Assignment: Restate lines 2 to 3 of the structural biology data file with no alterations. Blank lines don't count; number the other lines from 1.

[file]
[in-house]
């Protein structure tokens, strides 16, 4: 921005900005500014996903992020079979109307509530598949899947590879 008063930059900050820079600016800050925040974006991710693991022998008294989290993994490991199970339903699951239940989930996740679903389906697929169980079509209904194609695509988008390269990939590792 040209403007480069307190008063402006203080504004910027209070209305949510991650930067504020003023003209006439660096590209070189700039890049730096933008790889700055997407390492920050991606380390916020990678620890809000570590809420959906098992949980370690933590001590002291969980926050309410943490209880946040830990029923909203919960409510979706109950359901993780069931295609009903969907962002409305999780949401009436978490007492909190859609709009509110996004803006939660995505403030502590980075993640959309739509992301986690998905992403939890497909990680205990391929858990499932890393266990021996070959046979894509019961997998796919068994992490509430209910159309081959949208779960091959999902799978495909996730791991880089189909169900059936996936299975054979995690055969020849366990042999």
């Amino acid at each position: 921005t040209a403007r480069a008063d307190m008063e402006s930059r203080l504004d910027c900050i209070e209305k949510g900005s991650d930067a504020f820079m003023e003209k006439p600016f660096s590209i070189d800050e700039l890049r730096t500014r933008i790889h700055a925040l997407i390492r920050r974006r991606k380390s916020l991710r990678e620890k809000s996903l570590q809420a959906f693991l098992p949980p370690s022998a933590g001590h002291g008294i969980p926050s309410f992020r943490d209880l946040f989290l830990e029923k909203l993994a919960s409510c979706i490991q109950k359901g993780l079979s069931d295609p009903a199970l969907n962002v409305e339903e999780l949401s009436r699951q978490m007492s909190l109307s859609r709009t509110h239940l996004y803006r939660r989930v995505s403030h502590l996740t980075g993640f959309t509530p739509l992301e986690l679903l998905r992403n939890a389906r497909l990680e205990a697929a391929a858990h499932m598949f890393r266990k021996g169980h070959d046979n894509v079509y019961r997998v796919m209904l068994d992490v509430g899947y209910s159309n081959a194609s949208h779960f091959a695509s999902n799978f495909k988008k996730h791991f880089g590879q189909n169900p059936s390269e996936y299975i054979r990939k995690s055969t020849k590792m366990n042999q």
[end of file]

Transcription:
């Protein structure tokens, strides 16, 4: 921005900005500014996903992020079979109307509530598949899947590879 008063930059900050820079600016800050925040974006991710693991022998008294989290993994490991199970339903699951239940989930996740679903389906697929169980079509209904194609695509988008390269990939590792 040209403007480069307190008063402006203080504004910027209070209305949510991650930067504020003023003209006439660096590209070189700039890049730096933008790889700055997407390492920050991606380390916020990678620890809000570590809420959906098992949980370690933590001590002291969980926050309410943490209880946040830990029923909203919960409510979706109950359901993780069931295609009903969907962002409305999780949401009436978490007492909190859609709009509110996004803006939660995505403030502590980075993640959309739509992301986690998905992403939890497909990680205990391929858990499932890393266990021996070959046979894509019961997998796919068994992490509430209910159309081959949208779960091959999902799978495909996730791991880089189909169900059936996936299975054979995690055969020849366990042999």
């Amino acid at each position: 921005t040209a403007r480069a008063d307190m008063e402006s930059r203080l504004d910027c900050i209070e209305k949510g900005s991650d930067a504020f820079m003023e003209k006439p600016f660096s590209i070189d800050e700039l890049r730096t500014r933008i790889h700055a925040l997407i390492r920050r974006r991606k380390s916020l991710r990678e620890k809000s996903l570590q809420a959906f693991l098992p949980p370690s022998a933590g001590h002291g008294i969980p926050s309410f992020r943490d209880l946040f989290l830990e029923k909203l993994a919960s409510c979706i490991q109950k359901g993780l079979s069931d295609p009903a199970l969907n962002v409305e339903e999780l949401s009436r699951q978490m007492s909190l109307s859609r709009t509110h239940l996004y803006r939660r989930v995505s403030h502590l996740t980075g993640f959309t509530p739509l992301e986690l679903l998905r992403n939890a389906r497909l990680e205990a697929a391929a858990h499932m598949f890393r266990k021996g169980h070959d046979n894509v079509y019961r997998v796919m209904l068994d992490v509430g899947y209910s159309n081959a194609s949208h779960f091959a695509s999902n799978f495909k988008k996730h791991f880089g590879q189909n169900p059936s390269e996936y299975i054979r990939k995690s055969t020849k590792m366990n042999q």